by David Peretz and Eileen Peretz
The last time we visited Reims, wewere excited to explore the center of Champagne country. We visited the church at that time, but either it has been restored since - or we have been. A recent visit to Reims was truly an eye-opener. The Cathedral ranks with Chartres for sheer beauty. The elegance of proportion and consequent magnificence of its interior spaces is truly
breathtaking. The Chagall windows are a joy to behold, their colors glowing, they sparkle with humanity as they depict the story of divinity. The external Gothic sculptures ravish the eye and move the heart as they portray Old and New testament stories. It was only after visiting in the church for an hour or more that we came upon the entrance to the Palais Tau, the former Archbishop's Palace which has been dazzlingly converted into a museum. Here, many of the original exterior sculptures have been placed (to preserve them from the elements), while remarkable copies adorn the facade of the church. On our second day, driving through the city, we noticed a directional sign to the Foujita Chapel. It aroused our curiousity. We had never
heard of the chapel. Foujita was a Japanese artist who worked in France for a good part of his professional career. He is represented in the major French museums which display modern art. The visit was extraordinary. It is a jewel of a chapel, simple, tasteful and adorned within by this man's homage to Christianity. Murals, glass windows, all designed and executed by Foujita, portraying episodes in the life of Christ (and in one instance, making reference to Hiroshima as well). Don't miss it!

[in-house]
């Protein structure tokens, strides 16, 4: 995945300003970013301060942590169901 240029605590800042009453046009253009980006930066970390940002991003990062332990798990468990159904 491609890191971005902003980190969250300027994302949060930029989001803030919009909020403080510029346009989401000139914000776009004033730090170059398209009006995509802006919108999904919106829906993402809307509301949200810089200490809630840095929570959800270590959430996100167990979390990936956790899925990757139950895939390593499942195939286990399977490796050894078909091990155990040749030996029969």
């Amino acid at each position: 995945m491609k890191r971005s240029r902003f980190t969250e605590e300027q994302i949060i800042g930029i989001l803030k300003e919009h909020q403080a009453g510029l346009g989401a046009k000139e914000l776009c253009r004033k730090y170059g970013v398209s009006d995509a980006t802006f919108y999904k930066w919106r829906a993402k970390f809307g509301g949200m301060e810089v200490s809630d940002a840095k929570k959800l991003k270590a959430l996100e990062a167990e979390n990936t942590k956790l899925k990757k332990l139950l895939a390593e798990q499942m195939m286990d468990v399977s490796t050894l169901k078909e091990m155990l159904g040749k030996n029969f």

We spent one night at Les Crayeres, the beautiful mansion which houses the three-star restaurant of Gerard Boyer. The rooms are tasteful and luxurious, the welcome and service superb and the cuisine splendid. We sampled the Salade du Pere Maurice (foie gras and lobster), roast wild duckand venison (it was game season), a beautiful cheese plate, a chocolate dessert in the shape of a piano and a warm tarte with pears. We had a 1982 Pomerol which was superb. Expect to spend significant amount for one night, between dinner and your room - and it can be more, depending on what you order in the way of wines and champagne. If you want a special treat, an hour and a half from Paris, drive out early, explore the churches and chapels, the champagne manufacturing process, and relax at Les Crayeres for one or more nights. Les Crayeres address is 64, Boulevard Henry Vasnier,5110 Reims, Tel: 011-33-3-26-82-80-80 or Fax: 011-33-3-26-82-65-52.